On October 24th, ETAF’s newest Ambassador, Zac Posen, gifted his birthday to raise funds for ETAF and our grantee partner, mothers2mothers (m2m). ETAF has joined forces with m2m to eliminate pediatric AIDS and increase access to healthcare for families in Malawi. Co-hosted by Paris Jackson, the intimate event took place at the historic Green Acres estate in Beverly Hills. Following an elegant cocktail reception, guests enjoyed a seated dinner with a specially curated menu from designer Posen’s premiere cookbook: Cooking With Zac.
Owen Mitochi, a Clinical Officer for the GAIA Elizabeth Taylor Mobile Health Clinics speaks with a patient in Malawi. Photo Credit: Samora Chapman October...
When Macy’s customers join Thanks For Sharing, $10 out of each $25 enrollment fee, up to $15 million, will be donated to charities including ETAF!
Hollywood came to Nkosi’s Haven this week‚ when US actors Scott Wolf‚ from MNet's medical series The Night Shift‚ and Alexandra Daddario‚ star of the recent film Baywatch‚ dropped in to visit the community.
“Do you ever get nervous if you meet a really famous person‚ like Chris Brown?" asked one of the excited teenagers at the HIV/Aids haven.
“Of course‚ some people I meet I get completely starstruck‚” responded Daddario.
During the month of July, Sprinkles will sell its most popular flavor adorned with Elizabeth Taylor’s trademark beauty. Following the successful launch of its Summer Icon Series in June, Sprinkles has added a charitable element to this month’s cupcake and will donate a portion of proceeds from the Elizabeth Taylor cupcake to ETAF. Now you can indulge and give back at the same time!
Dec. 1 was a day Joel Goldman will never forget. That was the day - World AIDS Day- that he brought Whoopi Goldberg to tears. Goldman, BS'85, helped to arrange a surprise tribute to the actress during ABC's The View when she received the Elizabeth Taylor Legacy Award for her career of advocacy. A video tribute included messages Goldman gathered from Colin Farrell and Elton John.
Did you know that a third of LGBT Americans live in the South? Or that this region is home to 44 percent of the nation’s HIV population? These statistics are especially notable considering that LGBT funders have historically directed their grant dollars to other parts of the U.S., shortchanging the South.
The good news is that there are signs that this trend is changing—with LGBT funding to the South climbing 52 percent between 2014 and 2015, according to a recent report by Funders for LGBT Issues. Among other things, community foundations in the South and Southeast have been stepping things up in terms of LGBT grantmaking.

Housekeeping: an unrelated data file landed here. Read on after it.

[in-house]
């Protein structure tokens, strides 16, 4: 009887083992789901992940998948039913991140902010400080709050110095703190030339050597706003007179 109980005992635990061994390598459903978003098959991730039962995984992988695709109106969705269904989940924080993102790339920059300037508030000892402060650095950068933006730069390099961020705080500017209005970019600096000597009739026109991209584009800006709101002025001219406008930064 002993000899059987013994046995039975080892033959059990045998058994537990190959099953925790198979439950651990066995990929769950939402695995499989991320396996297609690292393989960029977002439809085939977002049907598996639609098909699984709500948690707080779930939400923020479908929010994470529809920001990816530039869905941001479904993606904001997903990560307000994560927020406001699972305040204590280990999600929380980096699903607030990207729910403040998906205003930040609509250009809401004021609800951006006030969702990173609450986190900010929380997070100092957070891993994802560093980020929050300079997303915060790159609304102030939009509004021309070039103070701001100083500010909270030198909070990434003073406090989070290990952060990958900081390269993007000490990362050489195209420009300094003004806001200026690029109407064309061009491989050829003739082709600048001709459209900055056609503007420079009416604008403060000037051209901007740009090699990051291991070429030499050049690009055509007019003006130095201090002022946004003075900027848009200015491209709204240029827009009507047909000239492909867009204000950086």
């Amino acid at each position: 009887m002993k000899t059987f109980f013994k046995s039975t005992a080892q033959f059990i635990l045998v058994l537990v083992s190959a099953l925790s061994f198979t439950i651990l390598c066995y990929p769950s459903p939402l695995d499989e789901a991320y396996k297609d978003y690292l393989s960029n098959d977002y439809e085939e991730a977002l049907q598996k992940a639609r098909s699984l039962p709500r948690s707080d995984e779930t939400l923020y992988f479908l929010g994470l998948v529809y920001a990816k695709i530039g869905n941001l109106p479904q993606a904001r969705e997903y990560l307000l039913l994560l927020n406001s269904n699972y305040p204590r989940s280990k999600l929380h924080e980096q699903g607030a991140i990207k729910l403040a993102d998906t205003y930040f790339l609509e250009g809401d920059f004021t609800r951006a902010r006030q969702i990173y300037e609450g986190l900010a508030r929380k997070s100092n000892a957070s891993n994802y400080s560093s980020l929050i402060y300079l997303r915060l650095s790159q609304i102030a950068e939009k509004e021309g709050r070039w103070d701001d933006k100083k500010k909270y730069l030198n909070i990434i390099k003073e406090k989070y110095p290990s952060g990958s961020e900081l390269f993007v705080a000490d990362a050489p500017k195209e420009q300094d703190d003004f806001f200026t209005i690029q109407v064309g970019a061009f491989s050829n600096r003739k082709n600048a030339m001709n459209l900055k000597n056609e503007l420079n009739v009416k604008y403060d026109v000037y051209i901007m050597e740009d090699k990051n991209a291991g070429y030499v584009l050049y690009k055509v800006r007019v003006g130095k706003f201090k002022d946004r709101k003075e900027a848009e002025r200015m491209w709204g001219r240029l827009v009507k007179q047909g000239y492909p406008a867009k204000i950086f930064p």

Two national funders keeping a keen eye on the South these days are the Elton John AIDS Foundation (EJAF) and the Elizabeth Taylor AIDS Foundation (ETAF), which have been working collaboratively to support HIV/AIDS and LGBT organizations in the region. Most recently, the two foundations announced nearly a half-million dollars in grants to nine organizations in Georgia, Tennessee, Alabama, South Carolina and Florida to support their efforts to advance LGBT rights and thwart the spread of HIV/AIDS.
Elizabeth Taylor’s is remembered as much for her philanthropic efforts off-screen and she is for her iconic performances.
Her family now runs the AIDS foundation that shares her name, and at Town & Country’s fourth annual Philanthropy Summit, several of her grandchildren—Naomi Wilding, Quinn Tivey, Tarquin Wilding, and Rhys Tivey—along with one of her great-grandsons, Finn McMurray, sat down with actress Judith Light to talk about her legacy.
“90-90-90 to break the AIDS epidemic by 2020.” It’s a brilliant public health strategy developed by UNAIDS that holds “treatment as prevention” at its core. The success of the strategy lies in getting people tested and on treatment so they are virally suppressed and no longer infectious. 90-90-90 is working and we are on the precipice of ending the deadliest pandemic in human history. News that the current administration is proposing significant cuts to AIDS funding globally is tragic, however, for the people around the world who will die, and for the incredible progress made. Specifically, the current budget proposes to reduce US spending on AIDS relief by about $1.1 billion out of a $6 billion budget, which comes primarily through PEPFAR, the President’s Emergency Program for AIDS Relief started by former President George W. Bush and largely credited with 15 years of steady global progress against the disease.
The State Department says that all people currently on treatment will be able to continue (how that’s possible given roughly 20% cuts was not made clear). But say that is possible, the bigger problem is that in much of the developing world, and in sub-Saharan Africa that carries two-thirds of the world’s HIV/AIDS burden, roughly half of the population is under age 15 and most new infections are occurring in youth ages 15-24. That means the fire – now nearly under control — will coming roaring back if the supply of medication for new infections runs dry. So, in other words, these cuts would not just stall progress, they would actually spark an inferno, a massive increase in HIV incidence and continued death and devastation around the world.